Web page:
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Further thoughts on Mark Connor and Rangers pitching

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(We decided to move these comments over from my comment in the earlier story regarding the firings)

The primary challenges that Texas faces in developing and fielding a good pitching staff are:

- acquiring and keeping the talent
- developing and improving them
- dealing with the challenges of the ballpark, heat, and the AL

Everyone deals with the first two, but the third complicates things here.

Unlike certain points in the past, the organization has brought in quality talent that has reached the majors and that hasn’t yet. In every case – Danks, Galarraga, Volquez, Young – where the organization let good, young pitching go, the player made a dramatic improvement quickly in his new organization. Some of this (and in Young’s case probably a lot of it) is due to the third factor. But the decision makers (Daniels and his front office) are always going to be made to look really bad if the coaching is so poor that everyone in Texas performs well below their ability. Likewise, pitchers that have been brought in – McCarthy, Millwood – have had problems that they haven’t elsewhere and young pitchers, including some of those who were traded, have had odd velocity and mechanical issues upon reaching the majors.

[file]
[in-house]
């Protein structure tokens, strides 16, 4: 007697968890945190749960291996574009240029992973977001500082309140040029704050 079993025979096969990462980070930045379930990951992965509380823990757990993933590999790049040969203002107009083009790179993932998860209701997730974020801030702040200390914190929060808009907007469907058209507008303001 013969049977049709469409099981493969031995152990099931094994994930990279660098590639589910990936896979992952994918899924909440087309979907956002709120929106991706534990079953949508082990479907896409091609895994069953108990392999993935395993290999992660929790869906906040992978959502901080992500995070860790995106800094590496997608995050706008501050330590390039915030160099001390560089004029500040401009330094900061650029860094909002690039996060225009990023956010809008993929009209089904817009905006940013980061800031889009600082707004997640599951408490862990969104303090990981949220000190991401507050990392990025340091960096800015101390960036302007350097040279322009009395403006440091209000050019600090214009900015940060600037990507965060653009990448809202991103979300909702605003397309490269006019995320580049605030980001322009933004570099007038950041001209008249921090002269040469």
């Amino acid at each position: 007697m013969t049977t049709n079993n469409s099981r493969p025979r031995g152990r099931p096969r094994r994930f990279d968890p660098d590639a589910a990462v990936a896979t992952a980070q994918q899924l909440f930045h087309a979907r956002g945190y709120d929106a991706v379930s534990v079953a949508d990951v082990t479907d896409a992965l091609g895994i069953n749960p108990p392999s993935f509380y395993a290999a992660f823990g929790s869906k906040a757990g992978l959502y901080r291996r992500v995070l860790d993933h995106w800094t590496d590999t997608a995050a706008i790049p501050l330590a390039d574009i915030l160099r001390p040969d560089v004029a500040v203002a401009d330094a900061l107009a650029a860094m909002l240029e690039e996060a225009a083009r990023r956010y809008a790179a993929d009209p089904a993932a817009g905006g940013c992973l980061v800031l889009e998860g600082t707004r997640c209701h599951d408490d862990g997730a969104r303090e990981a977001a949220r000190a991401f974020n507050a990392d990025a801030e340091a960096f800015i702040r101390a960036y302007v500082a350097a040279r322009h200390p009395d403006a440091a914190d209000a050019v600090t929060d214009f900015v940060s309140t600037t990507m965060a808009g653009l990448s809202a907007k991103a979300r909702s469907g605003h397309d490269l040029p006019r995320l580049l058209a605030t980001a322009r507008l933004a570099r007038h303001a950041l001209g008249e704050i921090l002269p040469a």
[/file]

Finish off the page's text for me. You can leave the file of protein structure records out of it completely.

I don’t know exactly how Connor coaches. I don’t know exactly how Dom Chiti teaches. I’m not a pitching guy anyway. But I do know that several of these pitchers have been asked about why they have success in other spots, and the answer usually involves mentioning the pitching coach in the other spot. For Danks it is Cooper teaching him the new pitch. But for others, there is a theme of being allowed to pitch the way they always have. Notice the comment from Harrison on the DMN blog shared Sunday by Mike Heika. It sounds very similar to the comment from Volquez earlier this season regarding his success in Cincinnati.

Again, I don’t know that Connor takes every guy and tries to make him pitch a certain way, a way that the guy is not comfortable with, but we’ve seen those comments, and we’ve seen young guys like McCarthy and Hurley lose velocity mysteriously. And whether or not it’s Connor/Chiti forcing things on guys, there is a clear trend of guys underperforming here and not developing and not coping with their tough environment.

I know that Andy Hawkins has a good reputation, but this organization needs top flight pitching instruction and a top flight, seamless plan from bottom to top to overcome its challenges. If he can be that guy, great. If not, Ryan and Daniels need to stay serious about bringing that guy – and his guys – to this organization. It will likely take the best minds in the business to bring about pitching success in this environment, given the disadvantages present.

At any rate, if this change had not been made, my growing fear was what would happen to the next Volquezes and McCarthys. What if Connor had decided that he didn’t like Neftali Feliz's release point (which wouldn’t surprise me one bit, given what we’ve seen)? I think that Connor is a really good guy, and I think that he knows his stuff, possibly better than Hawkins or whoever else might come here to replace him. But I’m relieved that this move has been made. Knowing proper pitching approaches and mechanics does not equal being able to bring about the best results in your players, just as in any teaching or coaching situation. I just hope that, whether the right man for the job is Hawkins or not, leadership has the right understanding and vision for the pitching plan in the organization.